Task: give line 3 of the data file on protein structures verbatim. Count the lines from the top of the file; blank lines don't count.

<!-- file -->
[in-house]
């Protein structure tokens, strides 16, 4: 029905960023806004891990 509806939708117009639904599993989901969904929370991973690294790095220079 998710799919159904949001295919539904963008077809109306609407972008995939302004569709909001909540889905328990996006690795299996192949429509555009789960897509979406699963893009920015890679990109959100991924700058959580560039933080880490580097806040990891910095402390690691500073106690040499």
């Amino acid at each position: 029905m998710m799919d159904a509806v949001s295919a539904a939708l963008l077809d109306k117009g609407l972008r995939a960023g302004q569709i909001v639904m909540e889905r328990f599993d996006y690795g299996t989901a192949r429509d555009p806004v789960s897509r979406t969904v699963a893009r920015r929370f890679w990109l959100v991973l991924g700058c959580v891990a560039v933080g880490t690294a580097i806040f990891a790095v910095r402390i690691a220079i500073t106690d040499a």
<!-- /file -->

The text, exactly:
């Amino acid at each position: 029905m998710m799919d159904a509806v949001s295919a539904a939708l963008l077809d109306k117009g609407l972008r995939a960023g302004q569709i909001v639904m909540e889905r328990f599993d996006y690795g299996t989901a192949r429509d555009p806004v789960s897509r979406t969904v699963a893009r920015r929370f890679w990109l959100v991973l991924g700058c959580v891990a560039v933080g880490t690294a580097i806040f990891a790095v910095r402390i690691a220079i500073t106690d040499a």